1 Seeing the crowds, he went up on the mountain, and when he sat down, his disciples came to him.
2 And he opened his mouth and taught them, saying:
3 “Blessed are the poor in spirit, for theirs is the kingdom of heaven.
4 “Blessed are those who mourn, for they shall be comforted.
5 “Blessed are the meek, for they shall inherit the earth.
6 “Blessed are those who hunger and thirst for righteousness, for they shall be satisfied.
7 “Blessed are the merciful, for they shall receive mercy.
8 “Blessed are the pure in heart, for they shall see God.
9 “Blessed are the peacemakers, for they shall be called sons of God.
10 “Blessed are those who are persecuted for righteousness’ sake, for theirs is the kingdom of heaven.
11 “Blessed are you when others revile you and persecute you and utter all kinds of evil against you falsely on my account. 12 Rejoice and be glad, for your reward is great in heaven, for so they persecuted the prophets who were before you. (Matthew 5:1-12)
I love the way Jesus opens up this inaugural sermon, the Sermon on the Mount, and begins the Beatitudes in such a way that He forces us to take a look at not only external things, but internal things. And really He sets the pace for His whole ministry by driving us to think very seriously and honestly about what is inside of us, about our hearts. Every time I read the Beatitudes I’m reminded of that. Where is His focus, where is He taking us, what does He want us to hear? It’s so clear. He is reaching into our hearts and wanting us to see a little bit about who we are.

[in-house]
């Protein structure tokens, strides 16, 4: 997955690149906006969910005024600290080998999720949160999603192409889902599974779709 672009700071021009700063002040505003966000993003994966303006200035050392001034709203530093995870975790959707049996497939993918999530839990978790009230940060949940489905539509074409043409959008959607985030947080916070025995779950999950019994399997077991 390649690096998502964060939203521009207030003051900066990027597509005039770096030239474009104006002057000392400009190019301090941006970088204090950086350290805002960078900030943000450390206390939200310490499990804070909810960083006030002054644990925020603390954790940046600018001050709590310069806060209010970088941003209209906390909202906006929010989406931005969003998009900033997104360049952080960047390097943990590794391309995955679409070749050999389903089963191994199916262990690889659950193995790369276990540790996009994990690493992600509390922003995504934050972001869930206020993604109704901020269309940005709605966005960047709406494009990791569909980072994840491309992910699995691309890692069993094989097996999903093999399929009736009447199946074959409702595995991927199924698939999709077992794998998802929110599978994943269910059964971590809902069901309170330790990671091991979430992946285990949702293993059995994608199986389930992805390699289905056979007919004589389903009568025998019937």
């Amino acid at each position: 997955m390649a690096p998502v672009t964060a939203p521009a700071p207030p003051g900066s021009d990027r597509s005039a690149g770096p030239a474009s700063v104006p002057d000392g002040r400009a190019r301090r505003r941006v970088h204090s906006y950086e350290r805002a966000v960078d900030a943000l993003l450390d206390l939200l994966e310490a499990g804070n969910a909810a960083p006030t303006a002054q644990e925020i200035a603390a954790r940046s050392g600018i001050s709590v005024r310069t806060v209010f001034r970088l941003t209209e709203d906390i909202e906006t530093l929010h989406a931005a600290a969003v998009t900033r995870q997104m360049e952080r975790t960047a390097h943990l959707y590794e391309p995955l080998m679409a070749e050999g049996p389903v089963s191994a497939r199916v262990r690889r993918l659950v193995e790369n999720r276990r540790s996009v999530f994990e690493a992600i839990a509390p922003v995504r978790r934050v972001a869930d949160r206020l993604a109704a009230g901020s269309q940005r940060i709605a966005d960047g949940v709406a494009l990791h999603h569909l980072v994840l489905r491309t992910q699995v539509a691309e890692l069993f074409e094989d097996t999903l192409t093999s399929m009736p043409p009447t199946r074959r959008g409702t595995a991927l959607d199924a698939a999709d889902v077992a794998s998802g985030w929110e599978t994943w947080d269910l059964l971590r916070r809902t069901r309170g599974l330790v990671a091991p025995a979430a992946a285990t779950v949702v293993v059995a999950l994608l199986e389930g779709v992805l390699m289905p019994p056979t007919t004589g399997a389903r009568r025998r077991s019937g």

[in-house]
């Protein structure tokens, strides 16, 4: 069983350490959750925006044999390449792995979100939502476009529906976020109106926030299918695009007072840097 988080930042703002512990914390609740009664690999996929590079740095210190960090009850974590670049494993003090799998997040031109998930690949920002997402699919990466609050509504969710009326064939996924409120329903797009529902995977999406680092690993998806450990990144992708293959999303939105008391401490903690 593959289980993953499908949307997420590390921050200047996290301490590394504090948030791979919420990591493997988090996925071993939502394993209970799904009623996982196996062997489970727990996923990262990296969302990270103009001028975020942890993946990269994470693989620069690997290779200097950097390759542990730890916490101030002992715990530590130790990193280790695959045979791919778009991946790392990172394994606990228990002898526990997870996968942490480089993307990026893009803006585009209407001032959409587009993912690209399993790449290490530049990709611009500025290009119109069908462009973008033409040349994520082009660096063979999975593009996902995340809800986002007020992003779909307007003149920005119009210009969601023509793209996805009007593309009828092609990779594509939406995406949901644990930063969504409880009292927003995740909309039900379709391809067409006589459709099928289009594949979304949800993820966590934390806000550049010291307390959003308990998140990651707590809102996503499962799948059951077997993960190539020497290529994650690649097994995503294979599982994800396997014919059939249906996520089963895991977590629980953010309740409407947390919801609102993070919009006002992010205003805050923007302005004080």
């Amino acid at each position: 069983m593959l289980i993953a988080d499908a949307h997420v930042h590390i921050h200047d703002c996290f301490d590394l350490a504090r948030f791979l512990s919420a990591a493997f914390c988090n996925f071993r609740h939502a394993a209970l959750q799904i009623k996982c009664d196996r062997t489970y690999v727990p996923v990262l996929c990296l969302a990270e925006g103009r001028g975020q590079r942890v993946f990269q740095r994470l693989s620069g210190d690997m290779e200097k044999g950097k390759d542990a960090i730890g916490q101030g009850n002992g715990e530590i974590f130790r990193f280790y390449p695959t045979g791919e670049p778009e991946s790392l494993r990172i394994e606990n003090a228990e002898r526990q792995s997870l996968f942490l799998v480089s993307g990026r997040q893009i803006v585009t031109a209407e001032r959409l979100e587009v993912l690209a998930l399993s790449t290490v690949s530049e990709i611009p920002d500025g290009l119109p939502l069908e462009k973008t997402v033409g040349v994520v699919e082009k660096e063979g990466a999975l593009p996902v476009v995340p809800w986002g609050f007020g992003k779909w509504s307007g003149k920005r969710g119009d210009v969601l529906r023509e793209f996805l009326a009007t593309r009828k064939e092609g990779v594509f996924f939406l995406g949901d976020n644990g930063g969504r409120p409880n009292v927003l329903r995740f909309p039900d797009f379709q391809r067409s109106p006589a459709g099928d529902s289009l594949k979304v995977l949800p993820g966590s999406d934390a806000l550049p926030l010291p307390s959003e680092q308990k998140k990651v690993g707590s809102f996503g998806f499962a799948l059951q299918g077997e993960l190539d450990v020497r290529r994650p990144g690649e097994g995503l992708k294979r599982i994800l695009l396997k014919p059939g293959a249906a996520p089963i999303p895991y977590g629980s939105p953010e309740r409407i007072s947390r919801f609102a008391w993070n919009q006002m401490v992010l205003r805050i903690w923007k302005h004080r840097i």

I enjoy getting to know people. I like meeting people, I really do. I know not all people are that way. Some people struggle in the area of meeting new people. For some, I know it can be a really laborious task to meet new people, but I’m not so much that way. I generally like to hear people’s stories, hear where they’ve been and what their lives have been like. Everyone is so unique. People are just interesting to me. You are interesting to me! If you are here and we have not really gotten to know each other, it’s not because I don’t want to, it has more to do with this shared restraint we all deal with called time. Time prevents us from doing many things we may like to do. We are all limited to a 24-hour day and we have to do other things like sleep, eat, and other responsibilities. Getting to know people though is interesting to me, I enjoy that.